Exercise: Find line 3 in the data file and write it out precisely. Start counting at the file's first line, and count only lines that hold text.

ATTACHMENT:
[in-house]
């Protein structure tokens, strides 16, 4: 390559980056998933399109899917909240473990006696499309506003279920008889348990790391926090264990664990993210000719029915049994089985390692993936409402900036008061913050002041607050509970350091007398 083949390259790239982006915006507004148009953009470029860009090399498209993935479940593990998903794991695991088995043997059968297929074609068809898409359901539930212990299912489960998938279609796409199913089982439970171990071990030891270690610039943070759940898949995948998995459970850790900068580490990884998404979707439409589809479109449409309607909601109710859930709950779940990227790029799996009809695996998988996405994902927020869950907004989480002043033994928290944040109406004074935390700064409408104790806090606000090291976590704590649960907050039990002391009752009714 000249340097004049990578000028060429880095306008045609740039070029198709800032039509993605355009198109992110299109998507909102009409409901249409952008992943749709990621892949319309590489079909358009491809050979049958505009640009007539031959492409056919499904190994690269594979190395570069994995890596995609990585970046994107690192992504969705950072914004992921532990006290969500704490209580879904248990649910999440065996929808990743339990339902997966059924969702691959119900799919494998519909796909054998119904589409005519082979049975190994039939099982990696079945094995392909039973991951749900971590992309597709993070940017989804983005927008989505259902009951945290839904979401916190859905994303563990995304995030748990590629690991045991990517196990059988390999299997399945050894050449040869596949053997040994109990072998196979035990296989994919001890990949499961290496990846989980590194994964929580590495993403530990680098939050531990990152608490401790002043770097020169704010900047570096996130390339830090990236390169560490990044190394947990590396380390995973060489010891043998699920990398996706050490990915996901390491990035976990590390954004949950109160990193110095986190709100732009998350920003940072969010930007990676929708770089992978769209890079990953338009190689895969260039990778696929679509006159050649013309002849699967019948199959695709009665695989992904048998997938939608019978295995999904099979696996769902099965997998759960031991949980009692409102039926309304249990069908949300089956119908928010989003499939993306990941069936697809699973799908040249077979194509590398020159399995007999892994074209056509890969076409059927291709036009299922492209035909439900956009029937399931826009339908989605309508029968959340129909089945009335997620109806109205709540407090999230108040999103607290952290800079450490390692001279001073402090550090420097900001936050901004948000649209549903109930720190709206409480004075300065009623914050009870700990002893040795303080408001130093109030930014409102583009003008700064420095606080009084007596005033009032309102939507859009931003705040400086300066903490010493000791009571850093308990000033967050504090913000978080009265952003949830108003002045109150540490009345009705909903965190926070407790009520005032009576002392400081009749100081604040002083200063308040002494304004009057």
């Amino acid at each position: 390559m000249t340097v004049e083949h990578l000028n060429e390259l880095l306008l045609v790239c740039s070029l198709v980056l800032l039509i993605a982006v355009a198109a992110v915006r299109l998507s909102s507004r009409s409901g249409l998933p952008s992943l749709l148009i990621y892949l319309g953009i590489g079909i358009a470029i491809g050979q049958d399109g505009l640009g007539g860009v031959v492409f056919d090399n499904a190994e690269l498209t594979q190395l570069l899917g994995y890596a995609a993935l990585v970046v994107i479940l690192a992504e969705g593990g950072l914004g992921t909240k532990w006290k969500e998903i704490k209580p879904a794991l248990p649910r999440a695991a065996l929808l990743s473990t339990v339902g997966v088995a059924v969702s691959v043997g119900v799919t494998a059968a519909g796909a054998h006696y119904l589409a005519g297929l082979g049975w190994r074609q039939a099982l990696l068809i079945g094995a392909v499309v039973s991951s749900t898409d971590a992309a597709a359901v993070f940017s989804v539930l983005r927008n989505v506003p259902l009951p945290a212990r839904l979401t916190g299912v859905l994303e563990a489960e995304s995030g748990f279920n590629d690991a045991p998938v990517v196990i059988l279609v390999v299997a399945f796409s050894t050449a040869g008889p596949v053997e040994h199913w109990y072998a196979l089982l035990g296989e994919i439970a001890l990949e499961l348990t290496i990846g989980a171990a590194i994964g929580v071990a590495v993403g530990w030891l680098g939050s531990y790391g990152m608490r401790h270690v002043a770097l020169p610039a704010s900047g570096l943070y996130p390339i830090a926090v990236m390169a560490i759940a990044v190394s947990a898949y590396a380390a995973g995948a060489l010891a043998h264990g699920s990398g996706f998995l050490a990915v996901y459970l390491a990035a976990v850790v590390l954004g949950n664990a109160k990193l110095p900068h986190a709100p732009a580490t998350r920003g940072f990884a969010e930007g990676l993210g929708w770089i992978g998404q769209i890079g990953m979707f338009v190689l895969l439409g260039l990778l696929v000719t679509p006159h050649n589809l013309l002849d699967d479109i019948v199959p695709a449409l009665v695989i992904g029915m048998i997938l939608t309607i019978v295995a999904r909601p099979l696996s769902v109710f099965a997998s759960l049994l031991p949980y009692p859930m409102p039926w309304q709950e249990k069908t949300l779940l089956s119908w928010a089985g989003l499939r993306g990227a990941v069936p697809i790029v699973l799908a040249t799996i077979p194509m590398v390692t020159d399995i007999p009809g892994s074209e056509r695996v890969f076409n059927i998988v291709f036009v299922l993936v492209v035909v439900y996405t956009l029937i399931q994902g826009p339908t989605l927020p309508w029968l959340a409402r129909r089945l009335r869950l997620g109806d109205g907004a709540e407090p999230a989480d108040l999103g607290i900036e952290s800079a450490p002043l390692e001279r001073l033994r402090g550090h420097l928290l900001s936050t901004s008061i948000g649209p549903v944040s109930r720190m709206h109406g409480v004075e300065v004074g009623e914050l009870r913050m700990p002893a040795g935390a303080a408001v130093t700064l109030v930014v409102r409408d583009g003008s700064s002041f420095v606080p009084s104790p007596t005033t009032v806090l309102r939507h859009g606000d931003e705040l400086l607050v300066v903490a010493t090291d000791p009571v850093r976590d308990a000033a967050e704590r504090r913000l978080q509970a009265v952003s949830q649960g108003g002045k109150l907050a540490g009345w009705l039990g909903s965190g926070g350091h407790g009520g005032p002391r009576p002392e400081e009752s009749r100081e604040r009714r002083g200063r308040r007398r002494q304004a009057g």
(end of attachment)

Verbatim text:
């Amino acid at each position: 390559m000249t340097v004049e083949h990578l000028n060429e390259l880095l306008l045609v790239c740039s070029l198709v980056l800032l039509i993605a982006v355009a198109a992110v915006r299109l998507s909102s507004r009409s409901g249409l998933p952008s992943l749709l148009i990621y892949l319309g953009i590489g079909i358009a470029i491809g050979q049958d399109g505009l640009g007539g860009v031959v492409f056919d090399n499904a190994e690269l498209t594979q190395l570069l899917g994995y890596a995609a993935l990585v970046v994107i479940l690192a992504e969705g593990g950072l914004g992921t909240k532990w006290k969500e998903i704490k209580p879904a794991l248990p649910r999440a695991a065996l929808l990743s473990t339990v339902g997966v088995a059924v969702s691959v043997g119900v799919t494998a059968a519909g796909a054998h006696y119904l589409a005519g297929l082979g049975w190994r074609q039939a099982l990696l068809i079945g094995a392909v499309v039973s991951s749900t898409d971590a992309a597709a359901v993070f940017s989804v539930l983005r927008n989505v506003p259902l009951p945290a212990r839904l979401t916190g299912v859905l994303e563990a489960e995304s995030g748990f279920n590629d690991a045991p998938v990517v196990i059988l279609v390999v299997a399945f796409s050894t050449a040869g008889p596949v053997e040994h199913w109990y072998a196979l089982l035990g296989e994919i439970a001890l990949e499961l348990t290496i990846g989980a171990a590194i994964g929580v071990a590495v993403g530990w030891l680098g939050s531990y790391g990152m608490r401790h270690v002043a770097l020169p610039a704010s900047g570096l943070y996130p390339i830090a926090v990236m390169a560490i759940a990044v190394s947990a898949y590396a380390a995973g995948a060489l010891a043998h264990g699920s990398g996706f998995l050490a990915v996901y459970l390491a990035a976990v850790v590390l954004g949950n664990a109160k990193l110095p900068h986190a709100p732009a580490t998350r920003g940072f990884a969010e930007g990676l993210g929708w770089i992978g998404q769209i890079g990953m979707f338009v190689l895969l439409g260039l990778l696929v000719t679509p006159h050649n589809l013309l002849d699967d479109i019948v199959p695709a449409l009665v695989i992904g029915m048998i997938l939608t309607i019978v295995a999904r909601p099979l696996s769902v109710f099965a997998s759960l049994l031991p949980y009692p859930m409102p039926w309304q709950e249990k069908t949300l779940l089956s119908w928010a089985g989003l499939r993306g990227a990941v069936p697809i790029v699973l799908a040249t799996i077979p194509m590398v390692t020159d399995i007999p009809g892994s074209e056509r695996v890969f076409n059927i998988v291709f036009v299922l993936v492209v035909v439900y996405t956009l029937i399931q994902g826009p339908t989605l927020p309508w029968l959340a409402r129909r089945l009335r869950l997620g109806d109205g907004a709540e407090p999230a989480d108040l999103g607290i900036e952290s800079a450490p002043l390692e001279r001073l033994r402090g550090h420097l928290l900001s936050t901004s008061i948000g649209p549903v944040s109930r720190m709206h109406g409480v004075e300065v004074g009623e914050l009870r913050m700990p002893a040795g935390a303080a408001v130093t700064l109030v930014v409102r409408d583009g003008s700064s002041f420095v606080p009084s104790p007596t005033t009032v806090l309102r939507h859009g606000d931003e705040l400086l607050v300066v903490a010493t090291d000791p009571v850093r976590d308990a000033a967050e704590r504090r913000l978080q509970a009265v952003s949830q649960g108003g002045k109150l907050a540490g009345w009705l039990g909903s965190g926070g350091h407790g009520g005032p002391r009576p002392e400081e009752s009749r100081e604040r009714r002083g200063r308040r007398r002494q304004a009057g």